It has been, so far, for the most part, dry this July.
And this is not good for any part of the earth, nor for any participant in the life of the earth, in the long run. Yet in short spans, it speeds up my bicycling pace, because the air weighs less, presses less, and billows more, so like a sail in a good breeze, I carry my body faster with less effort. A mixed blessing? What is a mixed blessing? I think a blessing either is or it is not. So I won’t go with that colloquialism. A mixed metaphor? What is a metaphor? I think it is a way of illustrating an idea through equating it with an object that may not have ever been thought of in the way the idea uses it, but once the idea is equated with the object, the object takes on a more detailed face, more lines define it, like narrow ruled paper enables more words on a page than wide ruled paper. So, then, what is a mixed metaphor? What do you think? Is dry air being both beneficial and detrimental a mixed metaphor? Or is it just two actualities of the same force?
Where am I going? Don’t know. Perhaps, whichever way the wind blows…
I bicycle often these days (as usual), often for pleasure, but often I time my tasks, my chores to coincide with good air and wind conditions, conducive to good bicycling experience. I like that it is possible to mix up the order of tasks according to conditions. In my life these days, I can usually do this. Would that all of the world could go when it is good to go, and stop when it is best to stop. So often these options are not able to be part of a plan. If they were, would there be more peace? I ask because I think much of what we fight over is due to the existence of time and task schedules set by gain objectives, or even less desirably, by self-preservation, self-promotion, or self-protection motives. They take time out of our hands, they take, therefore, choice out of our hands and gift it to–generally–not common, not personal, and therefore not natural good. They disturb the possibility of joy of being.
Do I sound a nay sayer? Do I sound a glass is half emptier? Do I sound like the Eeyore moaner? Or do I offer a visual that, when observed and considered, can encourage, even enable, reordering of what seems to matter toward what does–that which benefits the largest number of impacted beings be they insects, trees, consumers, producers, waterbodies, all fauna, all flora, all air–all that exists and can enable not disable all else to exist.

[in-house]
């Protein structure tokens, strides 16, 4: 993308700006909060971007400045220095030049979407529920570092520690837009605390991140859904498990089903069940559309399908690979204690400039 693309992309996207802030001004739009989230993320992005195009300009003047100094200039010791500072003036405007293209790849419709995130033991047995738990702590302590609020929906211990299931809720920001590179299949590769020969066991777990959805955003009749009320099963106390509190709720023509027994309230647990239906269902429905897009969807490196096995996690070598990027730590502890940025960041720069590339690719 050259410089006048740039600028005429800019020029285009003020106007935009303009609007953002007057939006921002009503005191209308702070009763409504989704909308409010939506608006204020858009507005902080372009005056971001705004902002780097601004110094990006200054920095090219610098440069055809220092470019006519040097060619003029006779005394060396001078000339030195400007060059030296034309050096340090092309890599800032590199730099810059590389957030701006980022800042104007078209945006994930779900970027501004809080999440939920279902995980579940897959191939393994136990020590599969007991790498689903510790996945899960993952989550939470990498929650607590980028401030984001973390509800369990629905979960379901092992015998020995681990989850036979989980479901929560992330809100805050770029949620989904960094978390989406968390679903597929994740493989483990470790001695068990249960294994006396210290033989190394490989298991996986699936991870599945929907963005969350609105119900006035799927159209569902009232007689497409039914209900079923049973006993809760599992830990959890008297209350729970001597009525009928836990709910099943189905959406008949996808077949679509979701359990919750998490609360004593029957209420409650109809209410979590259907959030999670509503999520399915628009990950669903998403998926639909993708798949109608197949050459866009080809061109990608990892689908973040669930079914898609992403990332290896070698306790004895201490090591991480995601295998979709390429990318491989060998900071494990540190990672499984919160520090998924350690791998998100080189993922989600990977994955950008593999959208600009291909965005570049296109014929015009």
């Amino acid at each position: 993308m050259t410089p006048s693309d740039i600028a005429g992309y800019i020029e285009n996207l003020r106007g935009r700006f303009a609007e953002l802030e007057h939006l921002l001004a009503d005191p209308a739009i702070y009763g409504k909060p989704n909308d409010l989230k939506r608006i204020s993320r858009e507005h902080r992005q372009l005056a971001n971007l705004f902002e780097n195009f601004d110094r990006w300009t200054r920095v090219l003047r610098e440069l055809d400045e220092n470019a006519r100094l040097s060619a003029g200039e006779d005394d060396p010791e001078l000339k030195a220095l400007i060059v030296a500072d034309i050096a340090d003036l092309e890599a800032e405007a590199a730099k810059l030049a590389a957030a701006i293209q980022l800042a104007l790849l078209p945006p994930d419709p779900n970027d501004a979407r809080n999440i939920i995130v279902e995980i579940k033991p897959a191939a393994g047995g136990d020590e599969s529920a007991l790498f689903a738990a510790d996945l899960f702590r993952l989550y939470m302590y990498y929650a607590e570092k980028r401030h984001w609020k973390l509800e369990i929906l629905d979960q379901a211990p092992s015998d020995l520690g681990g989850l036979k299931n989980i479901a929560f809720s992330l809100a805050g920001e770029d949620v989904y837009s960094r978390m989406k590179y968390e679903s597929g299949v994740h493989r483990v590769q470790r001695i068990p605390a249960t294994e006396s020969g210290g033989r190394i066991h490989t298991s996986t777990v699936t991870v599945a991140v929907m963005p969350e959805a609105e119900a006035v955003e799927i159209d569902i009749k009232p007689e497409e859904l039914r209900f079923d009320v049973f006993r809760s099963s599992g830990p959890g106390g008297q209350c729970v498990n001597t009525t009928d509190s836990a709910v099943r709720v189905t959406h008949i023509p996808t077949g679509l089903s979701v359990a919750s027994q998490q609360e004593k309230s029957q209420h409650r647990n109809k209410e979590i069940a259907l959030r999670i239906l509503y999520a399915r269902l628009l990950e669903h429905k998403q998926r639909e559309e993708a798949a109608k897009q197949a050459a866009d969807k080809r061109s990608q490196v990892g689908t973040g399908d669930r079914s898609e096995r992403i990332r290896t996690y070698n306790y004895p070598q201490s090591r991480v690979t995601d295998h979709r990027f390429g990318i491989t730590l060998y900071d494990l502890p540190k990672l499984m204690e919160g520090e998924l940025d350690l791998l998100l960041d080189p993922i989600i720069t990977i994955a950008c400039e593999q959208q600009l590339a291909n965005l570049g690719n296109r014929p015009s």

Today while pedaling, I paused to watch a father squatting in the center of a dead end street jutting off the urban street I was on. He squatted with two young children, I am guessing his, showing them how to hold a ball in a baseball glove, AND, how to keep the cumbersome glove on their small, very mobile hands. And I watched a mixed-breed puppy watching them, squirming while practicing sitting still, the desired stillness encouraged by soft commands-verbal and manual. It caused me to smile, and pedal a little slower so to see more of what I passed along the way.
So, I worry at the extremities of weather, and I worry about the intensity of time and energy allotment.
But I have hope.
2 thoughts on “Dry July”
Yes, I agree that dry air is a mixed blessing. It is bad because it deprives us of needed rain, and it is good because it makes bicycling more pleasant. Bit it does not make biking more pleasant because the air weighs less. It doesn’t! Humid air weighs less than dry air because the H2O molecules are lighter than the N2 and O2 molecules they displace. I think the biking is more pleasant simply because the air is dry and more readily cools the biker by evaporating her sweat!
Now I will go and read the rest of your post!
Bill, very belatedly I replay, thank you. Perhaps it weighs less, but it feels more suffocating than air that lifts away. But, again, that being said, at least it is moisture.